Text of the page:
Freud Museum is a mansion, where in 1939 Sigmund Freud moved with his family from Vienna, to escape German occupation. Freud's office with the legendary couch, on which patients opened the depth of their unconscious, has remained untouched. The chair by the sculptor Henry Moore, where the psychoanalyst used to work, also remained in its original condition, as well as his daughter Anna's room, who was the founder of ego psychology (which betrayed her father's work).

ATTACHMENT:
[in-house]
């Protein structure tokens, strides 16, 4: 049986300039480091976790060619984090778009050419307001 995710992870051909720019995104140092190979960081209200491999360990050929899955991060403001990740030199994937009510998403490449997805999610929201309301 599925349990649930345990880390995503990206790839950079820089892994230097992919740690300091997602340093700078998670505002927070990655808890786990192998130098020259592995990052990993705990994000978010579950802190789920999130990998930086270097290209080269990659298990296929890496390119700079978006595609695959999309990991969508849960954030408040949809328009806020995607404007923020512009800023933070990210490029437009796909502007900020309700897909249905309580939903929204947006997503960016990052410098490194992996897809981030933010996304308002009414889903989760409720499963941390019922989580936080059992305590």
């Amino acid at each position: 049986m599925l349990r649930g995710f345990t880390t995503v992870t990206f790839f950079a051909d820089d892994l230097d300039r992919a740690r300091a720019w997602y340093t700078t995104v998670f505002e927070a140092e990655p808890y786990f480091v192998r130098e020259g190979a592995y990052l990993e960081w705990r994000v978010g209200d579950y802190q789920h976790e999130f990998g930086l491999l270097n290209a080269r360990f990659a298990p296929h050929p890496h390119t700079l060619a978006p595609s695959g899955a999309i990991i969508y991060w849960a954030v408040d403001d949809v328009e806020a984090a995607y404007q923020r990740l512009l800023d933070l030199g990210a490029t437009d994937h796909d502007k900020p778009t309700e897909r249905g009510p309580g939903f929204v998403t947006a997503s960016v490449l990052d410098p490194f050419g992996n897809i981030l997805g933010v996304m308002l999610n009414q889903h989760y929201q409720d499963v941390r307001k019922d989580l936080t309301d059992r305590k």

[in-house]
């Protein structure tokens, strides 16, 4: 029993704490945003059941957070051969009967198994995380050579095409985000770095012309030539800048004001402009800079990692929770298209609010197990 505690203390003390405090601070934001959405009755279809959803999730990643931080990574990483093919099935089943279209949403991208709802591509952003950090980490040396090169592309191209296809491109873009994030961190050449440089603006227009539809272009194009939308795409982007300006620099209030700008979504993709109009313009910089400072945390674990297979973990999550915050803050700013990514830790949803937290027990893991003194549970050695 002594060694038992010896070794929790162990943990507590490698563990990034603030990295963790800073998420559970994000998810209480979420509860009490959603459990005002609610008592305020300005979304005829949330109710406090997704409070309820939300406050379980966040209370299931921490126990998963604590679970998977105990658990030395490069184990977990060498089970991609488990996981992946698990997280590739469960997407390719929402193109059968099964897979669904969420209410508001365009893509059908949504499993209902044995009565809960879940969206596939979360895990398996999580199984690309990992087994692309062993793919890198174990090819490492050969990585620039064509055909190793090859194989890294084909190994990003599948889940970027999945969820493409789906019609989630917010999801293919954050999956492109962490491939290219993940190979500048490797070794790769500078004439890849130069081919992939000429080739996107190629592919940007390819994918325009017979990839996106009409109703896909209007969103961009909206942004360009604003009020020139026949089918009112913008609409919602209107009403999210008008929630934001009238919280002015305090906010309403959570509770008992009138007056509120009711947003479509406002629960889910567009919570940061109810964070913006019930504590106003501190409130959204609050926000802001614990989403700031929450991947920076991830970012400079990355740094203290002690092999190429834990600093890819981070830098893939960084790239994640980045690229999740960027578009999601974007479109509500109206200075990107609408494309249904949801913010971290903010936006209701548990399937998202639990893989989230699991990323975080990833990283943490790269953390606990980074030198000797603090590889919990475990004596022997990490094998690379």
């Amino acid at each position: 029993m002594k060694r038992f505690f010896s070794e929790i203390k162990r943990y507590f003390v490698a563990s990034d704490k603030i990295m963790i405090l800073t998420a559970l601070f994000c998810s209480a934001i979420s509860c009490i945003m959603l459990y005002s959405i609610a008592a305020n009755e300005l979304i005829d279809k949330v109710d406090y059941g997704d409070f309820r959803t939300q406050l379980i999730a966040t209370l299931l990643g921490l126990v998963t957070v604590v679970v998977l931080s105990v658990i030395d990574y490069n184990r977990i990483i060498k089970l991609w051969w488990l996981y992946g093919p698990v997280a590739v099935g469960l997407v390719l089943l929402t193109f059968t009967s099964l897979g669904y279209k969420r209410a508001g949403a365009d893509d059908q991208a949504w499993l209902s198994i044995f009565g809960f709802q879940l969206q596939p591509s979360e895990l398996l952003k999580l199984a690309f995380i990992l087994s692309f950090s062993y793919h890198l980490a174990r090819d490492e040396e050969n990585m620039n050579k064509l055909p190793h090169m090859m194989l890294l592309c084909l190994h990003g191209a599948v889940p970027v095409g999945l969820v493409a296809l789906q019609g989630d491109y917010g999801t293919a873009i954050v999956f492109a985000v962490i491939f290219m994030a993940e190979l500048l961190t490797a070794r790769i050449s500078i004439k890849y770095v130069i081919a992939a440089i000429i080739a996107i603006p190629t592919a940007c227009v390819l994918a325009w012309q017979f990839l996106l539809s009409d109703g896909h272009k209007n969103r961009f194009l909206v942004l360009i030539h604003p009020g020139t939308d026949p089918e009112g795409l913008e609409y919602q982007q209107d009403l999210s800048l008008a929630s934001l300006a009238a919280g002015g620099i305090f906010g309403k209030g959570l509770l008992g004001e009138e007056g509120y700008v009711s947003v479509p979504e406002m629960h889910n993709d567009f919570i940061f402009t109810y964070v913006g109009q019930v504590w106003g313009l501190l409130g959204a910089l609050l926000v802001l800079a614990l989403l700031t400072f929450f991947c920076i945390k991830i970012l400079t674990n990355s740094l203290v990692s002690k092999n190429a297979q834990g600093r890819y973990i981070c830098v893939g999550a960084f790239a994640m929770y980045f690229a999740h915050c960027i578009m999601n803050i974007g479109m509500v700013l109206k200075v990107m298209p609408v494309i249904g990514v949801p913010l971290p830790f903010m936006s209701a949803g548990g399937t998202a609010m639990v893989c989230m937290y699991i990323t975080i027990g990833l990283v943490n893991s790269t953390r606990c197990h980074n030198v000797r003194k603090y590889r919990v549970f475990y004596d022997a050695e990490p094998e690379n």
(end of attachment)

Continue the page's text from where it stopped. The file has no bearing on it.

Here, you can again get convinced how well read the founder of psychoanalysis was: there are thousands of books and archeological finds. The most interesting one is the picture of one of his most popular patients, a Russian aristocrat Sergei Pankejeff better known as the wolf-man. Pankejeff tried to depict his recurring nightmare: wolves, sitting on a large tree and picking inside his bedroom window. This story not only became the foundation for the study of the castration complex, but also a starting point for all psychoanalysis of modern art.